Cloud computing evangelists often argue that it makes more sense for companies to put their data on the cloud than retain their own IT infrastructure for data storage. Companies can scale up storage with the click of a button, and they don’t have to deal with maintenance or long-term planning for the hardware involved in data storage. The security concerns of having a private company manage data off-site, they argue, are outweighed by convenience and flexibility
A recent WSJ article highlights some of the risk of cloud data storage being concentrated in just a few large tech companies. According to the article, the Treasury Department released a report yesterday warning that financial institutions using the cloud for data storage can be exposed to vulnerabilities. The fear is that a sustained cyber attack on Amazon, Microsoft, or Alphabet (Google’s parent company) could have a serious impact on the financial system.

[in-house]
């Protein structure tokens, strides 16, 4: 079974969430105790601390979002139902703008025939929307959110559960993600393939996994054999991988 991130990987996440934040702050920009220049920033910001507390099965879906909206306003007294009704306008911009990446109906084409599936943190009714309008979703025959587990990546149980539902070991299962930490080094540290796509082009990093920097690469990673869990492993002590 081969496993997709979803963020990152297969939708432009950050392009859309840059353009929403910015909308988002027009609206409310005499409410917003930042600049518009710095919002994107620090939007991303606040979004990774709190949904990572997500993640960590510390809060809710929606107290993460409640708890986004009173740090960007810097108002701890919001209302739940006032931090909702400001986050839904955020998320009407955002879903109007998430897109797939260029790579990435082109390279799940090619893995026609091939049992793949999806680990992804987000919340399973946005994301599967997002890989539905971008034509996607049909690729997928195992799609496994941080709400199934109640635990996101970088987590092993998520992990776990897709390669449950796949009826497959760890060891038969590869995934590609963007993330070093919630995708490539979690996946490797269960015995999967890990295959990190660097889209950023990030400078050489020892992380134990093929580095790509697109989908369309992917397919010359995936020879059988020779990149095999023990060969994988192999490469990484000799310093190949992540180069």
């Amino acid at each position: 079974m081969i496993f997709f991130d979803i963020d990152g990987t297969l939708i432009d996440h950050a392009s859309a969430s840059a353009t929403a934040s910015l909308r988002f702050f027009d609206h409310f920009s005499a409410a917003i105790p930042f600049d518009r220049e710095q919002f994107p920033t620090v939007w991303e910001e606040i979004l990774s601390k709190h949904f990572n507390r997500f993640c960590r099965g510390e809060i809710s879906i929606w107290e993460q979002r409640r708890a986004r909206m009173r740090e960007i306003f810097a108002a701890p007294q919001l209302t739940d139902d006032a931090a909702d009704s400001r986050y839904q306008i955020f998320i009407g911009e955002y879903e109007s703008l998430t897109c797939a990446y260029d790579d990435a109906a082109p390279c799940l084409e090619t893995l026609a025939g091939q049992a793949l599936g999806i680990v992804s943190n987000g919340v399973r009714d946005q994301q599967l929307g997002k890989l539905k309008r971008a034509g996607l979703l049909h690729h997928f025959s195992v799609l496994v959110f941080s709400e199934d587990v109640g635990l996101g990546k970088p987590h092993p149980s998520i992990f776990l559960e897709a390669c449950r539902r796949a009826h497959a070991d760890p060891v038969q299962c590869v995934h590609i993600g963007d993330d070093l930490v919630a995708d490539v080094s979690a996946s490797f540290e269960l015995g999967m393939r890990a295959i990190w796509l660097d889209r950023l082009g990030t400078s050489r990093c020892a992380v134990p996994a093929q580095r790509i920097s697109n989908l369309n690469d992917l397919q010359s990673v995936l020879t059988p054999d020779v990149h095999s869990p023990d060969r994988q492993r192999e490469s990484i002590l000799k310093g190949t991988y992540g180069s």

Cloud service providers argue that by focusing their companies on data storage and security, they can provide higher level security and fraud management services than financial institutions can provide in-house. But the centralization of cloud services is becoming significant enough that the Treasury is forming a group to study concentration in the cloud-computing industry, and potentially recommend new regulations to control for risk.
The article notes that it is agnostic about the adoption of cloud services. And it is merely trying to manage the risk associated with this move:
The [Treasury] department said it was neither endorsing the adoption of cloud services nor warning against it, but instead trying to set standards for the technology’s use in the financial sector as it becomes more popular.
“By building trust, cooperation, and collaboration at the outset, we can promote safe and effective migration for financial institutions that choose to adopt cloud services,” Deputy Treasury Secretary Wally Adeyemo said in a statement.
It is noteworthy that the Treasury department has this kind of involvement with IT and company data security. And it is a testament to the increase in hacks of online data repositories. The Treasury departments inquiries into IT mirrors fintech’s combination of finance and technology, but on the regulatory side.